Residents near Trussville firing range say noise still an issue; city officials say business seeking solution
By David Lazenby
TRUSSVILLE — More than a month after neighbors of an indoor firing range complained about noise from the facility at a Trussville City Council meeting, three residents on Tuesday informed the council that little has changed.
Shone Waite, who lives on Deerfoot Crossing Drive, told councilors at a regularly scheduled meeting that on Sunday her television did little to drown out the bangs of gunfire from the range as she tried to nap.
Mayor Buddy Choat assured the trio that he has seen evidence that the proprietors of Sheepdog Firearms are working on a solution to the noise problem.
After Tuesday’s council meeting, city attorney Rick Stotser spoke with the Crossings of Deerfoot neighborhood residents about the methodology being used to systematically soundproof the shooting range.
Chris Cremers, another resident of the Crossings of Deerfoot neighborhood who spoke at Tuesday’s council meeting, said he realizes that resolving the issue will take some time. However, he said he would like for a timeline for the project to be established.
“I think our greatest fear is that the situation will continue to drag on,” he said.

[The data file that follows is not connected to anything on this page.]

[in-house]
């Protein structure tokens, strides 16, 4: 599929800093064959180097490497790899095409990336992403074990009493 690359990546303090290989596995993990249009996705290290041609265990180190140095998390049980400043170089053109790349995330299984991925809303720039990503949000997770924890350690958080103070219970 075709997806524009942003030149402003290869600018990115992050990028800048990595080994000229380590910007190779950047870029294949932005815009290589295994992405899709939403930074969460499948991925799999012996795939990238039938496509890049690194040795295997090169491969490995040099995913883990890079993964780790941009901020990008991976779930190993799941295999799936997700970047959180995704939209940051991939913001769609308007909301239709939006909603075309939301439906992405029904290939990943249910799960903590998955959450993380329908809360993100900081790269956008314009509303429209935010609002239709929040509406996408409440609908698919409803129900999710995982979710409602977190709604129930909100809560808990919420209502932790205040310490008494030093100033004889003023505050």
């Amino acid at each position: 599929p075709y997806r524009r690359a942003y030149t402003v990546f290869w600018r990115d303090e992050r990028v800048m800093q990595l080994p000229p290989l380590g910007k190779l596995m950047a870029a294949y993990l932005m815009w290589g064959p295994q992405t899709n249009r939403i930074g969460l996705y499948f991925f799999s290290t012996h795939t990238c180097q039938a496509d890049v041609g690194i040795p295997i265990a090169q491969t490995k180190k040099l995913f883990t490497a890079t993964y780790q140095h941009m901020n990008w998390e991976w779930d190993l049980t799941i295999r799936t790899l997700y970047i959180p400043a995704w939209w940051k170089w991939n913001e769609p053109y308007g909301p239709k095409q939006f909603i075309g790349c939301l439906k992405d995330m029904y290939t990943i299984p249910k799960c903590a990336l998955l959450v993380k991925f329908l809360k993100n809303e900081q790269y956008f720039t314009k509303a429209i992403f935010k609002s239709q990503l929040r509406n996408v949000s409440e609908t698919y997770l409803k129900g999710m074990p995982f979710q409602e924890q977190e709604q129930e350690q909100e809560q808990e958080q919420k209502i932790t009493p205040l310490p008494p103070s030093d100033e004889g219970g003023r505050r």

Also he said he wanted to establish a information chain between the city officials, the business owners and the homeowners so residents in the area are kept updated on progress.
Choat said Charles Kessler, a real estate developer and broker in the neighborhood, and Stotser recently walked through the gun range with one of the owners to see the steps that have been taken to eliminate the noise. Choat called the efforts “substantial.”
In addition to insulation recently installed, Choat said Sheepdog Firearms owners plan to install additional soundproofing material next week.
“There has been progress made,” Choat said. However, he added he could still hear some noise outside the facility.
Eric Oare, a resident who spoke at Tuesday’s meeting, volunteered to be a liaison between Sheepdog Firearms and the residents of his neighborhood.
Oare spoke at the Aug. 8 council meeting about his concerns about the issue.
“I’m concerned about our home values,” Oare said last month. “If you’re standing there and you’re trying to sell your house and you hear gunshots as loud as they can be, I would not want to move in there.”
Following the meeting, the three area residents who spoke out on the matter said he was pleased with the city officials responsiveness to the problem and willingness to communicate with them in the future.
At the Aug. 8 city council meeting, Choat told concerned citizens that in the council minutes from April 14, 2015 when plans for the indoor shooting range were discussed, the official record of that meeting indicated that city officials were “assured it would be soundproof.”
Stotser urged the concerned citizens at Tuesday’s meeting to visit the shooting range to see what is being done to make the building soundproof.
In August, Michael Lombardo, one of the owners of Sheepdog Firearms, said “We are adamantly working on figuring this problem out.”